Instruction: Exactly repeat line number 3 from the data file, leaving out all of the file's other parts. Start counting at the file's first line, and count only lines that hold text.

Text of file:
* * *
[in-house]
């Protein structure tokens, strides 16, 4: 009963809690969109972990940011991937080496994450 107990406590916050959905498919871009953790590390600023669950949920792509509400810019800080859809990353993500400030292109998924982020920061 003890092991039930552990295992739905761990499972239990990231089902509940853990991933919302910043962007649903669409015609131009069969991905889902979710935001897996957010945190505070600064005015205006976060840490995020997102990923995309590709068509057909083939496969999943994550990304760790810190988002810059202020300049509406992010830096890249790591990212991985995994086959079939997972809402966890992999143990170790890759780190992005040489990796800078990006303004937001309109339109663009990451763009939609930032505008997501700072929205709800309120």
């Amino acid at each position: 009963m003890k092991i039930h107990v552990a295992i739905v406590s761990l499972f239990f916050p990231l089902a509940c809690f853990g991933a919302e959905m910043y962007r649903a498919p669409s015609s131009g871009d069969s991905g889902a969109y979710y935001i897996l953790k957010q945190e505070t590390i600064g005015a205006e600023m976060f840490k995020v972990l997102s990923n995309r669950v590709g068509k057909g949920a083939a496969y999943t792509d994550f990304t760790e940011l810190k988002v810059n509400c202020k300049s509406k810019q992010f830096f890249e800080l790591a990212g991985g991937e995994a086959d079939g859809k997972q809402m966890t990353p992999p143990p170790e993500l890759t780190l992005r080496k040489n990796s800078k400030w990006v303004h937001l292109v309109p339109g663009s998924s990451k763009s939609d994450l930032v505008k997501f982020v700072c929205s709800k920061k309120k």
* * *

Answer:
């Amino acid at each position: 009963m003890k092991i039930h107990v552990a295992i739905v406590s761990l499972f239990f916050p990231l089902a509940c809690f853990g991933a919302e959905m910043y962007r649903a498919p669409s015609s131009g871009d069969s991905g889902a969109y979710y935001i897996l953790k957010q945190e505070t590390i600064g005015a205006e600023m976060f840490k995020v972990l997102s990923n995309r669950v590709g068509k057909g949920a083939a496969y999943t792509d994550f990304t760790e940011l810190k988002v810059n509400c202020k300049s509406k810019q992010f830096f890249e800080l790591a990212g991985g991937e995994a086959d079939g859809k997972q809402m966890t990353p992999p143990p170790e993500l890759t780190l992005r080496k040489n990796s800078k400030w990006v303004h937001l292109v309109p339109g663009s998924s990451k763009s939609d994450l930032v505008k997501f982020v700072c929205s709800k920061k309120k």